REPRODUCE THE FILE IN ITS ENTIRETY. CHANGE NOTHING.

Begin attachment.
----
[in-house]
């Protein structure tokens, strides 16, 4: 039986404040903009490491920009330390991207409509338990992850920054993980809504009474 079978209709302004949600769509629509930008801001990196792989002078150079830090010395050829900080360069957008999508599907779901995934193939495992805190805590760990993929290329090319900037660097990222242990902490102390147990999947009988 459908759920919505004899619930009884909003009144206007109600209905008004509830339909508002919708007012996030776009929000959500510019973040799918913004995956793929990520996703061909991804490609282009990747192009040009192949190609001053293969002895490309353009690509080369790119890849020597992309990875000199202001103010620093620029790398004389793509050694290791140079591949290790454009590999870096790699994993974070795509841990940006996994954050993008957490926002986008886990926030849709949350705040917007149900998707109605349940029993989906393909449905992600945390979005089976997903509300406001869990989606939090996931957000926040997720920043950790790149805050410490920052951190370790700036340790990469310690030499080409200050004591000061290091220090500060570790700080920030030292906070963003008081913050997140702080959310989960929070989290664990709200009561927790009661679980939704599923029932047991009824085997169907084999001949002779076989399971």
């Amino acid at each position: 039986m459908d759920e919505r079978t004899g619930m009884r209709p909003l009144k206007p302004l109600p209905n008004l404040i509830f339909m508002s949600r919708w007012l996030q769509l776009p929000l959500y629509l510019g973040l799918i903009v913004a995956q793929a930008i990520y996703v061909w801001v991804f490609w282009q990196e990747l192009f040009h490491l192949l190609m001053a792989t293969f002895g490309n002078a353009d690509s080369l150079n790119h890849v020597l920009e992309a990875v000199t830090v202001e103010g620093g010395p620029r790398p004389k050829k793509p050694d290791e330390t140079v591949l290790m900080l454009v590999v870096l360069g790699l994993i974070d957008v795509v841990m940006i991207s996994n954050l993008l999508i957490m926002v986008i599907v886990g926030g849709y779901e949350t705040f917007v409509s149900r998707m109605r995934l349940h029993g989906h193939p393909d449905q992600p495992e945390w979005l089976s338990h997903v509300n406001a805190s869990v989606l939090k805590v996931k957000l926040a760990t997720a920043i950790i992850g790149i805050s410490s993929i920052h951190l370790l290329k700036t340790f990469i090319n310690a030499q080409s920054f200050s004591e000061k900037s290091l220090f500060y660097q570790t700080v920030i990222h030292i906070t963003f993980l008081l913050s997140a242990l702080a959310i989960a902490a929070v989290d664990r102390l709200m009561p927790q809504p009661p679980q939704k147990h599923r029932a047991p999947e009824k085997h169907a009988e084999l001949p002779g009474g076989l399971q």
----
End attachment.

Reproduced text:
[in-house]
């Protein structure tokens, strides 16, 4: 039986404040903009490491920009330390991207409509338990992850920054993980809504009474 079978209709302004949600769509629509930008801001990196792989002078150079830090010395050829900080360069957008999508599907779901995934193939495992805190805590760990993929290329090319900037660097990222242990902490102390147990999947009988 459908759920919505004899619930009884909003009144206007109600209905008004509830339909508002919708007012996030776009929000959500510019973040799918913004995956793929990520996703061909991804490609282009990747192009040009192949190609001053293969002895490309353009690509080369790119890849020597992309990875000199202001103010620093620029790398004389793509050694290791140079591949290790454009590999870096790699994993974070795509841990940006996994954050993008957490926002986008886990926030849709949350705040917007149900998707109605349940029993989906393909449905992600945390979005089976997903509300406001869990989606939090996931957000926040997720920043950790790149805050410490920052951190370790700036340790990469310690030499080409200050004591000061290091220090500060570790700080920030030292906070963003008081913050997140702080959310989960929070989290664990709200009561927790009661679980939704599923029932047991009824085997169907084999001949002779076989399971």
């Amino acid at each position: 039986m459908d759920e919505r079978t004899g619930m009884r209709p909003l009144k206007p302004l109600p209905n008004l404040i509830f339909m508002s949600r919708w007012l996030q769509l776009p929000l959500y629509l510019g973040l799918i903009v913004a995956q793929a930008i990520y996703v061909w801001v991804f490609w282009q990196e990747l192009f040009h490491l192949l190609m001053a792989t293969f002895g490309n002078a353009d690509s080369l150079n790119h890849v020597l920009e992309a990875v000199t830090v202001e103010g620093g010395p620029r790398p004389k050829k793509p050694d290791e330390t140079v591949l290790m900080l454009v590999v870096l360069g790699l994993i974070d957008v795509v841990m940006i991207s996994n954050l993008l999508i957490m926002v986008i599907v886990g926030g849709y779901e949350t705040f917007v409509s149900r998707m109605r995934l349940h029993g989906h193939p393909d449905q992600p495992e945390w979005l089976s338990h997903v509300n406001a805190s869990v989606l939090k805590v996931k957000l926040a760990t997720a920043i950790i992850g790149i805050s410490s993929i920052h951190l370790l290329k700036t340790f990469i090319n310690a030499q080409s920054f200050s004591e000061k900037s290091l220090f500060y660097q570790t700080v920030i990222h030292i906070t963003f993980l008081l913050s997140a242990l702080a959310i989960a902490a929070v989290d664990r102390l709200m009561p927790q809504p009661p679980q939704k147990h599923r029932a047991p999947e009824k085997h169907a009988e084999l001949p002779g009474g076989l399971q």